From Publishers Weekly
A. Scott Fenney, the hotshot young Dallas attorney of Gimenez's debut, has a beautiful house, an idle, social-climbing wife and a spoiled daughter; his most lucrative client is local magnate Tom Dibrell, whom he regularly rescues from sexual harassment suits. When Clark McCall, the no-account son of Texas' senior senator (and presidential hopeful), is murdered, Fenney is forced by his firm to pro bono the suspect, heroin-addicted prostitute Shawanda Jones. Jones claims innocence, and refuses to plead out to avoid the death penalty--giving Fenney fits." With Jones's life on the line, Fenney agonizes about whether he can do the trial, losing wife, job, and country club membership as he slowly uncovers the truth about McCall. Along the way, Fenney takes custody of Jones's precocious daughter, Pajamae, in a cross-cultural subplot with more cliché than life-lesson. A former Dallas attorney, Gimenez offers an entertaining window onto the city's legal world, but he telegraphs most of the story, and his attempts at negotiating Dallas's race and class conflicts fall flat; whether platitudinous or wise-cracking, the minor characters unintentionally reinforce the stereotypes the book works so hard to combat.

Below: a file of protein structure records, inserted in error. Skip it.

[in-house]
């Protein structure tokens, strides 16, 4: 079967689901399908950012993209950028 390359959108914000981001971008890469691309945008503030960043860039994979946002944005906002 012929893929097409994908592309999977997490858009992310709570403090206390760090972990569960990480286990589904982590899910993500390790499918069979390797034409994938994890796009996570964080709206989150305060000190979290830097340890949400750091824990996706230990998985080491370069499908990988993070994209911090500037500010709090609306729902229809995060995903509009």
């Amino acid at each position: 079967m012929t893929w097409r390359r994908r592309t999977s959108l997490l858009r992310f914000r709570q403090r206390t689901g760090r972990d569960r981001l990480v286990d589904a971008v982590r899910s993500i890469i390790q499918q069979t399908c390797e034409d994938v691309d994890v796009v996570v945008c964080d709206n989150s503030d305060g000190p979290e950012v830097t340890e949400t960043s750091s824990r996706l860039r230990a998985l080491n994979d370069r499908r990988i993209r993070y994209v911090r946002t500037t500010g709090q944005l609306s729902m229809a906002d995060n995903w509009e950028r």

Copyright © Reed Business Information, a division of Reed Elsevier Inc. All rights reserved.
--This text refers to the
*Starred Review* Did someone pass John Grisham's Law when we weren't looking: Only survivors of law firms can write legal thrillers. Gimenez, former partner at a major Dallas law firm and current lone-wolf attorney in a single practice, not only boasts all the right credentials but also delivers an authentically creepy debut novel. A big part of this thriller's appeal is its moral backbone. The hero, former college-football legend and current corporate lawyer Scott Fenney, has struck a Faustian bargain--his whole life for billable hours--the cost of which is encapsulated when he signs an agreement to terminate the tenure of a friend in the firm who has lost his worth by losing a big client. Fenney's own fate turns when he makes a speech praising Atticus Finch, and a federal judge takes him at his word, ordering him to defend a black prostitute accused of murdering the ne'er-do-well son of a Texas senator and presidential candidate. The judge's whim is bad for the firm, bad for the senator, and bad for Scott, whose fortunes start to take a dive. This is a well-calibrated contemporary morality play, set in get-rich-quick Dallas, with tours of country clubs and gated communities, and knowledgeable forays into Darwinian legal tactics. Gimenez also gives us a hateful character who becomes more sympathetic the more he fails. Fast-paced and thought-provoking fare. Connie FletcherCopyright © American Library Association. All rights reserved
--This text refers to the